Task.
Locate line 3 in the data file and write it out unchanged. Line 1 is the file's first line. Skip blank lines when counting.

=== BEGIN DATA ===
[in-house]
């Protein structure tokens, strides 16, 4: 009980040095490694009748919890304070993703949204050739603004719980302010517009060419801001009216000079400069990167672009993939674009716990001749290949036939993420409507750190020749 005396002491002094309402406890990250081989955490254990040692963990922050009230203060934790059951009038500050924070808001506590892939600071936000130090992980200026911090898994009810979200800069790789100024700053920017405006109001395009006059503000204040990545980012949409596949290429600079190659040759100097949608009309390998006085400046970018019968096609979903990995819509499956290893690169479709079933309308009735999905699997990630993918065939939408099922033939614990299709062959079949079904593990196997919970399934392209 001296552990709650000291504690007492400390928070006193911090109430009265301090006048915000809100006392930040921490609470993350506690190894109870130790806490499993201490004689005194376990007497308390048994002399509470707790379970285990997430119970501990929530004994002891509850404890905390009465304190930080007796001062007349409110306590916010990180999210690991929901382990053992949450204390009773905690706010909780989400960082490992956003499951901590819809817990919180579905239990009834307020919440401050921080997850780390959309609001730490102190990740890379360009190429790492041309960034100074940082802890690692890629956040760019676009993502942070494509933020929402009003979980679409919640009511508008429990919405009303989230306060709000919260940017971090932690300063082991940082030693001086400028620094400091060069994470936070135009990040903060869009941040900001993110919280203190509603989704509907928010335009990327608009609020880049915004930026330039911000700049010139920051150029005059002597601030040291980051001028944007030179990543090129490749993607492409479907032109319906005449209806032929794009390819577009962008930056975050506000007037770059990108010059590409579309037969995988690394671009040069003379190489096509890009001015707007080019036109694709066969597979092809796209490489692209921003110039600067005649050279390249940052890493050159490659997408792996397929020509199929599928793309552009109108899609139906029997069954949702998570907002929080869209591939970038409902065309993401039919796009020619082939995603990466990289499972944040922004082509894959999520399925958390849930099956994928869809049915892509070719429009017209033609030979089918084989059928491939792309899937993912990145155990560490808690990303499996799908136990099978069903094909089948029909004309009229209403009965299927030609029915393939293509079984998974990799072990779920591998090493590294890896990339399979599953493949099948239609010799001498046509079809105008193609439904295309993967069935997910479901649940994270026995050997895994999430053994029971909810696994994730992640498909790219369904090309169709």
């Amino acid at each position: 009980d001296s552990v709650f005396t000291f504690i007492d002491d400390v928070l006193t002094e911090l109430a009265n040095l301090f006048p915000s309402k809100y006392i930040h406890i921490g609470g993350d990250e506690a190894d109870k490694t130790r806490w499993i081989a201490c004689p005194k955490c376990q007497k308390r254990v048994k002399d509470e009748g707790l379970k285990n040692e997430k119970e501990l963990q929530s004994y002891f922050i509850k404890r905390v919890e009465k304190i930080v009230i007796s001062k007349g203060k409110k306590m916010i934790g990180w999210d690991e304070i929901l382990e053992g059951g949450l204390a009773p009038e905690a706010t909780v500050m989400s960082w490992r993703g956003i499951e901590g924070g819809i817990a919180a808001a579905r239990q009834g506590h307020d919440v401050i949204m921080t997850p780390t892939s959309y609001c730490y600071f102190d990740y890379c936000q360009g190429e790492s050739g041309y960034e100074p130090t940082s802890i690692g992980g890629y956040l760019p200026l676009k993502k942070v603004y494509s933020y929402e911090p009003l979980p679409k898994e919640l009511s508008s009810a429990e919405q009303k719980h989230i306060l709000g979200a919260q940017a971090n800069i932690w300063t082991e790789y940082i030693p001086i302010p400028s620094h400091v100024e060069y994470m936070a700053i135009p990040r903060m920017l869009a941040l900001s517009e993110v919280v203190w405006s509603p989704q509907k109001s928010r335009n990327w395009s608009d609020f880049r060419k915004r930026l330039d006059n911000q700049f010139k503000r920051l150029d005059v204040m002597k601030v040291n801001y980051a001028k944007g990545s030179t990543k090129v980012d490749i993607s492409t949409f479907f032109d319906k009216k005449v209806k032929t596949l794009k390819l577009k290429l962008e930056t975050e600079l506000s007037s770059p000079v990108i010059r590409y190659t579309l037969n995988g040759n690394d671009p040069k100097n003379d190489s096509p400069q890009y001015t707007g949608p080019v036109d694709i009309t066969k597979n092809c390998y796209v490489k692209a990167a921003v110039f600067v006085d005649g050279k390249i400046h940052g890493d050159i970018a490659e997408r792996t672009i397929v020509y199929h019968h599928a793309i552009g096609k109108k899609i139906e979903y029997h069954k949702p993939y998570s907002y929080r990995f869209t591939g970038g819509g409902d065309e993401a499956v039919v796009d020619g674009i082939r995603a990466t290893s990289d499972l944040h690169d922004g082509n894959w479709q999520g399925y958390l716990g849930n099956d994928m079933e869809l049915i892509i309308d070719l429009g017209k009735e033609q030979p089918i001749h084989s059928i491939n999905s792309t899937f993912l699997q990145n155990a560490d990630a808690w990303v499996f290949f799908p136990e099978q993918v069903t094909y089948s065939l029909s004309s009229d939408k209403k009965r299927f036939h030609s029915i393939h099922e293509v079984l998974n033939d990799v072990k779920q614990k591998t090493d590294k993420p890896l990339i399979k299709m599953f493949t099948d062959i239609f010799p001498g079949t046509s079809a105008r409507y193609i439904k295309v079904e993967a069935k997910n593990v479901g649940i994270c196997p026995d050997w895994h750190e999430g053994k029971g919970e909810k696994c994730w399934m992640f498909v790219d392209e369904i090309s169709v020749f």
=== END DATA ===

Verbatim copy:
């Amino acid at each position: 009980d001296s552990v709650f005396t000291f504690i007492d002491d400390v928070l006193t002094e911090l109430a009265n040095l301090f006048p915000s309402k809100y006392i930040h406890i921490g609470g993350d990250e506690a190894d109870k490694t130790r806490w499993i081989a201490c004689p005194k955490c376990q007497k308390r254990v048994k002399d509470e009748g707790l379970k285990n040692e997430k119970e501990l963990q929530s004994y002891f922050i509850k404890r905390v919890e009465k304190i930080v009230i007796s001062k007349g203060k409110k306590m916010i934790g990180w999210d690991e304070i929901l382990e053992g059951g949450l204390a009773p009038e905690a706010t909780v500050m989400s960082w490992r993703g956003i499951e901590g924070g819809i817990a919180a808001a579905r239990q009834g506590h307020d919440v401050i949204m921080t997850p780390t892939s959309y609001c730490y600071f102190d990740y890379c936000q360009g190429e790492s050739g041309y960034e100074p130090t940082s802890i690692g992980g890629y956040l760019p200026l676009k993502k942070v603004y494509s933020y929402e911090p009003l979980p679409k898994e919640l009511s508008s009810a429990e919405q009303k719980h989230i306060l709000g979200a919260q940017a971090n800069i932690w300063t082991e790789y940082i030693p001086i302010p400028s620094h400091v100024e060069y994470m936070a700053i135009p990040r903060m920017l869009a941040l900001s517009e993110v919280v203190w405006s509603p989704q509907k109001s928010r335009n990327w395009s608009d609020f880049r060419k915004r930026l330039d006059n911000q700049f010139k503000r920051l150029d005059v204040m002597k601030v040291n801001y980051a001028k944007g990545s030179t990543k090129v980012d490749i993607s492409t949409f479907f032109d319906k009216k005449v209806k032929t596949l794009k390819l577009k290429l962008e930056t975050e600079l506000s007037s770059p000079v990108i010059r590409y190659t579309l037969n995988g040759n690394d671009p040069k100097n003379d190489s096509p400069q890009y001015t707007g949608p080019v036109d694709i009309t066969k597979n092809c390998y796209v490489k692209a990167a921003v110039f600067v006085d005649g050279k390249i400046h940052g890493d050159i970018a490659e997408r792996t672009i397929v020509y199929h019968h599928a793309i552009g096609k109108k899609i139906e979903y029997h069954k949702p993939y998570s907002y929080r990995f869209t591939g970038g819509g409902d065309e993401a499956v039919v796009d020619g674009i082939r995603a990466t290893s990289d499972l944040h690169d922004g082509n894959w479709q999520g399925y958390l716990g849930n099956d994928m079933e869809l049915i892509i309308d070719l429009g017209k009735e033609q030979p089918i001749h084989s059928i491939n999905s792309t899937f993912l699997q990145n155990a560490d990630a808690w990303v499996f290949f799908p136990e099978q993918v069903t094909y089948s065939l029909s004309s009229d939408k209403k009965r299927f036939h030609s029915i393939h099922e293509v079984l998974n033939d990799v072990k779920q614990k591998t090493d590294k993420p890896l990339i399979k299709m599953f493949t099948d062959i239609f010799p001498g079949t046509s079809a105008r409507y193609i439904k295309v079904e993967a069935k997910n593990v479901g649940i994270c196997p026995d050997w895994h750190e999430g053994k029971g919970e909810k696994c994730w399934m992640f498909v790219d392209e369904i090309s169709v020749f």